This paper looks at the Slovak experience with euro adoption from the point of view of perceived versus actual inflation and with a focus on a specific set of non-tradable prices. It examines whether Slovak consumers experienced or perceived (or both) an unusual price jump at the time of euro adoption and the possible explanations for such a phenomenon.
Comparing the Slovak experience with the creation of the eurozone, and also with adoption of the single currency in Cyprus, Malta and Slovenia, we find that in terms of both reality and perceptions of general price movements every adoption is different. For Slovakia, euro adoption came at a time of disinflation, which consumers actually experienced, so there does not seem to be any overall perception that it is a ‘teuro’ (from teuer, meaning ‘expensive’ in German). We can nonetheless observe high inflation for non-tradables at both the macro and micro levels, linked not only to the Slovak strategy of nominal currency appreciation prior to eurozone entry but also to the changeover itself.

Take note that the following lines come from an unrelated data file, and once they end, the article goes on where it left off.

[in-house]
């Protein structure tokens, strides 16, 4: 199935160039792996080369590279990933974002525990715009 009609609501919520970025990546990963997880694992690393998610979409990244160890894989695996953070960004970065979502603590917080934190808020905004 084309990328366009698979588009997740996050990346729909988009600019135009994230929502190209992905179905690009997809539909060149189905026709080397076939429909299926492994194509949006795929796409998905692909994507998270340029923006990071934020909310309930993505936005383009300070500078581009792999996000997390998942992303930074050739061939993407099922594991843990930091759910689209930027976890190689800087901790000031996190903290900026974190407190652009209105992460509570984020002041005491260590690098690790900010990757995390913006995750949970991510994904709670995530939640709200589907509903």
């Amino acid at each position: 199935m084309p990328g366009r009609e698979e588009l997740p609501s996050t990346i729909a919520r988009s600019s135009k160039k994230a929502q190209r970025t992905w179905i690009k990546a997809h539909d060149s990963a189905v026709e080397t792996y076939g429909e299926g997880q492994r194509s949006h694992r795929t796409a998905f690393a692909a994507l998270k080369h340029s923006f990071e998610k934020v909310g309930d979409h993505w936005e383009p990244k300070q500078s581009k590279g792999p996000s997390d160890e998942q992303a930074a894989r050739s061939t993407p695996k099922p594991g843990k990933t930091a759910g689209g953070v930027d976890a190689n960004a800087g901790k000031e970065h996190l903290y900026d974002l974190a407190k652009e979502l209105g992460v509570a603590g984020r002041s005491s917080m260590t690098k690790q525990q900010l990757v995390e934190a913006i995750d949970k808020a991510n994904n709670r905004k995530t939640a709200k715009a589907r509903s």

The author is Associate Professor at the Institute of Public Policy and Economics, Comenius University, Bratislava, and Senior Research Fellow at CEPS.